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Darkness in Syria - Internet Shut Down


https://www.accessnow.org/blog/2012/11/29/darkness-in-syria

Darkness in Syria

Syria has cut its citizens off from the rest of the world by entirely shutting down its internet as well as most mobile and landline connections, according to news reports and technical analyses by Renesys and Akamai.

Access believes that a total interruption of the internet and telecommunications services is completely unjustifiable, a breach of international law, and always causes serious harm to the public. Syrian authorities should restore service immediately. Any private companies facilitating the shutdown must take immediate action to remedy the human rights impact of cessation of communications services, first and foremost, by restoring service. Companies (and governments) have a responsibility to respect human rights and redress grievances under the UN Guiding Principles on Business and Human Rights.

While information about the actual execution of the shutdown is still coming out, all telecommunications providers in the country connect through the Syrian Telecommunications Establishment, controlled by the Syrian Ministry of Communication and Technology. Indeed, they are reputed to share a building, so shutting off communications may have been as simple as walking down a hallway and telling the routers to stop announcing their IP addresses, a metaphorical if not actual pulling of the plug.

This isn’t the first time the Syrian regime has shut down communications. Access has received reports from on the ground activists that mobile provider MTN Syria’s networks have gone down in towns just before the Syrian military laid siege to the blacked out areas over the past months. (https://www.accessnow.org/blog/access-confronts-telco-mtn-for-neglecting-human-rights)

Moreover, the drastic step of a wide-scale shutdown is not without precedent either, as Egypt, Burma, and others have shut down national access to the internet during times of unrest. After the Egyptian uprising, we warned that President Mubarak’s order, which Vodafone and other providers complied with, would give more authoritarian regimes the green light to request shutdowns by telecommunications companies. Only through international condemnation and real consequences against officials, including criminal proceedings against those ordering the unlawful shutdowns, will other governments and telecoms heed the message of Article 19 of the ICCPR: all people have the right to seek, receive, and impart information regardless of frontiers.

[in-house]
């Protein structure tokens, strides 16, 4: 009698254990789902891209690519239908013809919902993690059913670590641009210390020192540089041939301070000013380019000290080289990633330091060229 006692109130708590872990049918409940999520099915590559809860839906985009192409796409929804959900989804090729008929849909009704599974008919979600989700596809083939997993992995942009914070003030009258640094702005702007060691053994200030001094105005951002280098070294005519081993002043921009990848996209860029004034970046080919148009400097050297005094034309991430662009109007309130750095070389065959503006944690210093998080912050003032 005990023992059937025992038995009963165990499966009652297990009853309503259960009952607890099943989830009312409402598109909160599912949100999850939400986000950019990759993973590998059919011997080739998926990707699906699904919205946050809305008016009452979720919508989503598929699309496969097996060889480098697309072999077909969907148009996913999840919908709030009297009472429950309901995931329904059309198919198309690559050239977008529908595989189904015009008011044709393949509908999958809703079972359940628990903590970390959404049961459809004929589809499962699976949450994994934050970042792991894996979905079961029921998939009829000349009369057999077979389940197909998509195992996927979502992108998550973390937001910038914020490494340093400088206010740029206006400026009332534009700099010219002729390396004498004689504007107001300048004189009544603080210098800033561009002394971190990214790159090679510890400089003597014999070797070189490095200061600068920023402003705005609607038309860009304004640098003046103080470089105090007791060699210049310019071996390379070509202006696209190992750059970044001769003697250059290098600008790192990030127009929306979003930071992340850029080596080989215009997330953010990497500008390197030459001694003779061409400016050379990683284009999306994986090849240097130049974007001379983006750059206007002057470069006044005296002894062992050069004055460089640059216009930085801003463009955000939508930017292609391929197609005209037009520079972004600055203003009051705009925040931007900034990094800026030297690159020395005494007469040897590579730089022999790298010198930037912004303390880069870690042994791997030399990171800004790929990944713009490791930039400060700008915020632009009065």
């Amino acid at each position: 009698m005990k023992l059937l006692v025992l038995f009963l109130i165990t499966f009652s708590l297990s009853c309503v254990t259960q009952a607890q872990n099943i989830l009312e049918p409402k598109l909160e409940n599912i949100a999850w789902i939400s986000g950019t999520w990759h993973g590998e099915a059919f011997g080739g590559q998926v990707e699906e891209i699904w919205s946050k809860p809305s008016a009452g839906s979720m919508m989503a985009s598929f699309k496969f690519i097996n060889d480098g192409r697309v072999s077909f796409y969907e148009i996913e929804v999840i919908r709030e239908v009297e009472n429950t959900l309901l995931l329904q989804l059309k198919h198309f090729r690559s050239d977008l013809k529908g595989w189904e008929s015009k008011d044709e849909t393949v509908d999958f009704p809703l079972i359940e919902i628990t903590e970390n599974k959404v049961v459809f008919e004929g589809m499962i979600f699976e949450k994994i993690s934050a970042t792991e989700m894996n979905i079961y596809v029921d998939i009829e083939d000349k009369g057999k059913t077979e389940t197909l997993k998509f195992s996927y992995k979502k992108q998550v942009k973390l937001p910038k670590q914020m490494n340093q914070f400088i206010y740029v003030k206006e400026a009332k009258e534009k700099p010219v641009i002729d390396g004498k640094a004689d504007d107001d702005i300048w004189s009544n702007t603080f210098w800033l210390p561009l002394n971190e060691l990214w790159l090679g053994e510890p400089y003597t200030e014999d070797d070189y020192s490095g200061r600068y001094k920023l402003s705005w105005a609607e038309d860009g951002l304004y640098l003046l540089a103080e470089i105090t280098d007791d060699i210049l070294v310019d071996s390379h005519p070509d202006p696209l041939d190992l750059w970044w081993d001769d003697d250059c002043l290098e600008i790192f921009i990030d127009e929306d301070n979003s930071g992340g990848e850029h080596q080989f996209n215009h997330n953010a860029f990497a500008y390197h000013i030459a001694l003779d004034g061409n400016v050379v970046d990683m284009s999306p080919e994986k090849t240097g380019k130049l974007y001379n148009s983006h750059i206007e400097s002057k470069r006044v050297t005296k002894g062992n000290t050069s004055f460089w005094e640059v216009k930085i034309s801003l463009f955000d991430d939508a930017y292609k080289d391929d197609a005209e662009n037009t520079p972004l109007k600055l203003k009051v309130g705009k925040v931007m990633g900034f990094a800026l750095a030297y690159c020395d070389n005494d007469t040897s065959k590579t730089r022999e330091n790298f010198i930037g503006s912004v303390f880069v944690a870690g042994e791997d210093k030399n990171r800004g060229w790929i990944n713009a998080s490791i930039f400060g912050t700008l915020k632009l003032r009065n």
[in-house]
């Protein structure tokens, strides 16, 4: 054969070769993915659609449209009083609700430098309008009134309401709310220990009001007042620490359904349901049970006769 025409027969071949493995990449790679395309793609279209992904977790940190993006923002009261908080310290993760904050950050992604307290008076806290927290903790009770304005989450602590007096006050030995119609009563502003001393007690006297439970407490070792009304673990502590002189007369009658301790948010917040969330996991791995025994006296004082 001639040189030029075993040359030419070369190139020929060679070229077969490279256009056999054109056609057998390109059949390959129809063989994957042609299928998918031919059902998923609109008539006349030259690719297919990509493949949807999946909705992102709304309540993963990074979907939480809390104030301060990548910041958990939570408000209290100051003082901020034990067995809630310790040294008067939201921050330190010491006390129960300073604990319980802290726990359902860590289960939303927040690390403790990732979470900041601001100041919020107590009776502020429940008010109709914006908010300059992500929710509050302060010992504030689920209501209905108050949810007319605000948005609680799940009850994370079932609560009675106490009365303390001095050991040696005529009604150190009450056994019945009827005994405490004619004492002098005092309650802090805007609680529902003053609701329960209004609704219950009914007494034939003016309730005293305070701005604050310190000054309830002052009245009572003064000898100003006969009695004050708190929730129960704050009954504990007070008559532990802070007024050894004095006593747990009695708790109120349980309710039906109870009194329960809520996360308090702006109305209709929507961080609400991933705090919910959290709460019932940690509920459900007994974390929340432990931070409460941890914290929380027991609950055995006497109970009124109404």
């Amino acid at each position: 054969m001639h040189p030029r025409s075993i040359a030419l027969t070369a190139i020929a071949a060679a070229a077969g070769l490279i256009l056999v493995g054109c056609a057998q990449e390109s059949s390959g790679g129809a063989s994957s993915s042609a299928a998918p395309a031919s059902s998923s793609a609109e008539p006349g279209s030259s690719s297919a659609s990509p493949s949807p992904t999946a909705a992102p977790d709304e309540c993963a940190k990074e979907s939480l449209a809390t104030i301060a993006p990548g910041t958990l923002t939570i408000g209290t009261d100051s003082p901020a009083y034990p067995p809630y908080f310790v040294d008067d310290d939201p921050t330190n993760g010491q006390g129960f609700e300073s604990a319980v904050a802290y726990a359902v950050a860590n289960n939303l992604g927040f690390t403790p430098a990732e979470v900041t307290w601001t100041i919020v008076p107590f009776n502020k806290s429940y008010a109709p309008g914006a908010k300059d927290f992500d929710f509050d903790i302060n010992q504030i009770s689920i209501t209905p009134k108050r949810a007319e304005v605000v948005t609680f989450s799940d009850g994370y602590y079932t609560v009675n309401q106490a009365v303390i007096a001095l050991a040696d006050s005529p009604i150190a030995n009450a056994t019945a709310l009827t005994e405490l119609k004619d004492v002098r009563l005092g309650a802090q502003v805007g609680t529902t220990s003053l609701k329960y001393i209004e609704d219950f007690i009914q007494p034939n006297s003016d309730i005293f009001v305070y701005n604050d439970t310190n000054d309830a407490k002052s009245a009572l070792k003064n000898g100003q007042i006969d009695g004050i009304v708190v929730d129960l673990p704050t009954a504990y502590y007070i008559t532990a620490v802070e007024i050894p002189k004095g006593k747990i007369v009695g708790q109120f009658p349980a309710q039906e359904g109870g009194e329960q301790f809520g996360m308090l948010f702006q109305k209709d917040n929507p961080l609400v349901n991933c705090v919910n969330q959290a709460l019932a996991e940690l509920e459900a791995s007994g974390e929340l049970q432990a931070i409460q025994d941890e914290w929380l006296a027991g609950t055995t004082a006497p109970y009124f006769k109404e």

But more than these violations of international law, we fear the human rights abuses that are likely being perpetrated by the Syrian regime, which cannot be documented and shared with the world under the darkness of this communications blackout. Worryingly, Reuters has already reported (http://www.reuters.com/article/2012/11/29/us-syria-crisis-idUSBRE8AJ1FK20121129) that the Syrian army has begun a “cleansing operation” in the capital to confront rebel advances, citing an anonymous Syrian security source.

It is incumbent on the Syrian regime, along with the country’s communications operators Tata, Deutsche Telekom, the Chinese PCCW, Turk Telekom, Telecom Italia, Syriatel, and MTN Syria to restore all communications immediately. We further urge the international community to speak out and marshall all possible resources for the defense of the Syrian people.


ENDS


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